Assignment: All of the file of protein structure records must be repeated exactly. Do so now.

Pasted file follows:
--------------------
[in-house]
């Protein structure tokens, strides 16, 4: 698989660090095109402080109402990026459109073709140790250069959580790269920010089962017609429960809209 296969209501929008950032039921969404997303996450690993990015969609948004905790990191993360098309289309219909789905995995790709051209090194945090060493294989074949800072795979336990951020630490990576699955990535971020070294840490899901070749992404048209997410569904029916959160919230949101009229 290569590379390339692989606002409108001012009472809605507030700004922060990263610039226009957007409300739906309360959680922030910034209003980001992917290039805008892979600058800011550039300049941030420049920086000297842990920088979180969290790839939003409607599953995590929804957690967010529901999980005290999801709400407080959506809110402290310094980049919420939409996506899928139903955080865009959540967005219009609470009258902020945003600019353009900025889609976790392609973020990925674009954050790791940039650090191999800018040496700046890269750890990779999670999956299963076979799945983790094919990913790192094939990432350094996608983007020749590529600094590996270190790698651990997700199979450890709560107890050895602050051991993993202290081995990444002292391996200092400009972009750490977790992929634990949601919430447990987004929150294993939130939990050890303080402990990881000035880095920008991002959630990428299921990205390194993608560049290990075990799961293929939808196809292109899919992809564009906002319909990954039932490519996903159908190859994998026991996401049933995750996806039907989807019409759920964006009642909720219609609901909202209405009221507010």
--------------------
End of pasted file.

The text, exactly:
[in-house]
């Protein structure tokens, strides 16, 4: 698989660090095109402080109402990026459109073709140790250069959580790269920010089962017609429960809209 296969209501929008950032039921969404997303996450690993990015969609948004905790990191993360098309289309219909789905995995790709051209090194945090060493294989074949800072795979336990951020630490990576699955990535971020070294840490899901070749992404048209997410569904029916959160919230949101009229 290569590379390339692989606002409108001012009472809605507030700004922060990263610039226009957007409300739906309360959680922030910034209003980001992917290039805008892979600058800011550039300049941030420049920086000297842990920088979180969290790839939003409607599953995590929804957690967010529901999980005290999801709400407080959506809110402290310094980049919420939409996506899928139903955080865009959540967005219009609470009258902020945003600019353009900025889609976790392609973020990925674009954050790791940039650090191999800018040496700046890269750890990779999670999956299963076979799945983790094919990913790192094939990432350094996608983007020749590529600094590996270190790698651990997700199979450890709560107890050895602050051991993993202290081995990444002292391996200092400009972009750490977790992929634990949601919430447990987004929150294993939130939990050890303080402990990881000035880095920008991002959630990428299921990205390194993608560049290990075990799961293929939808196809292109899919992809564009906002319909990954039932490519996903159908190859994998026991996401049933995750996806039907989807019409759920964006009642909720219609609901909202209405009221507010």